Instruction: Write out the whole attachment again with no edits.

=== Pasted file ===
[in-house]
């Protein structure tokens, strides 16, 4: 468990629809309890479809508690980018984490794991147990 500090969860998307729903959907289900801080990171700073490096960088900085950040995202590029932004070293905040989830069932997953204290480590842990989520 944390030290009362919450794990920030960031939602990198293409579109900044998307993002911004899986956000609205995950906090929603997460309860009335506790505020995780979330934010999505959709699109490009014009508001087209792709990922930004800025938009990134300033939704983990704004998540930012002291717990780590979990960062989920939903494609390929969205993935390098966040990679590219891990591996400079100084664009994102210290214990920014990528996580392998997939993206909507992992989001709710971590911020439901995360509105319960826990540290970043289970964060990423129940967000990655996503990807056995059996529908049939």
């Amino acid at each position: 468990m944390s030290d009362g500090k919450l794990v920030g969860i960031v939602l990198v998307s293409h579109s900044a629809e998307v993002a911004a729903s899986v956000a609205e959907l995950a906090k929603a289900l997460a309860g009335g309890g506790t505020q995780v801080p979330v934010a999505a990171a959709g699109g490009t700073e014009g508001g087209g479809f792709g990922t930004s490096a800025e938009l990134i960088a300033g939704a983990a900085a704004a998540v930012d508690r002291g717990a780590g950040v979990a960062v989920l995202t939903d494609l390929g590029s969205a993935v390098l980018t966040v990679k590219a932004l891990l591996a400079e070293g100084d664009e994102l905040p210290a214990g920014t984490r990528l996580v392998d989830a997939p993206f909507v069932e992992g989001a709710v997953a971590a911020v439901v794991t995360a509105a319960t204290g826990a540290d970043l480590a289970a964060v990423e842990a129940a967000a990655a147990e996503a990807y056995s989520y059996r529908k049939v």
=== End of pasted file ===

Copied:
[in-house]
């Protein structure tokens, strides 16, 4: 468990629809309890479809508690980018984490794991147990 500090969860998307729903959907289900801080990171700073490096960088900085950040995202590029932004070293905040989830069932997953204290480590842990989520 944390030290009362919450794990920030960031939602990198293409579109900044998307993002911004899986956000609205995950906090929603997460309860009335506790505020995780979330934010999505959709699109490009014009508001087209792709990922930004800025938009990134300033939704983990704004998540930012002291717990780590979990960062989920939903494609390929969205993935390098966040990679590219891990591996400079100084664009994102210290214990920014990528996580392998997939993206909507992992989001709710971590911020439901995360509105319960826990540290970043289970964060990423129940967000990655996503990807056995059996529908049939």
């Amino acid at each position: 468990m944390s030290d009362g500090k919450l794990v920030g969860i960031v939602l990198v998307s293409h579109s900044a629809e998307v993002a911004a729903s899986v956000a609205e959907l995950a906090k929603a289900l997460a309860g009335g309890g506790t505020q995780v801080p979330v934010a999505a990171a959709g699109g490009t700073e014009g508001g087209g479809f792709g990922t930004s490096a800025e938009l990134i960088a300033g939704a983990a900085a704004a998540v930012d508690r002291g717990a780590g950040v979990a960062v989920l995202t939903d494609l390929g590029s969205a993935v390098l980018t966040v990679k590219a932004l891990l591996a400079e070293g100084d664009e994102l905040p210290a214990g920014t984490r990528l996580v392998d989830a997939p993206f909507v069932e992992g989001a709710v997953a971590a911020v439901v794991t995360a509105a319960t204290g826990a540290d970043l480590a289970a964060v990423e842990a129940a967000a990655a147990e996503a990807y056995s989520y059996r529908k049939v």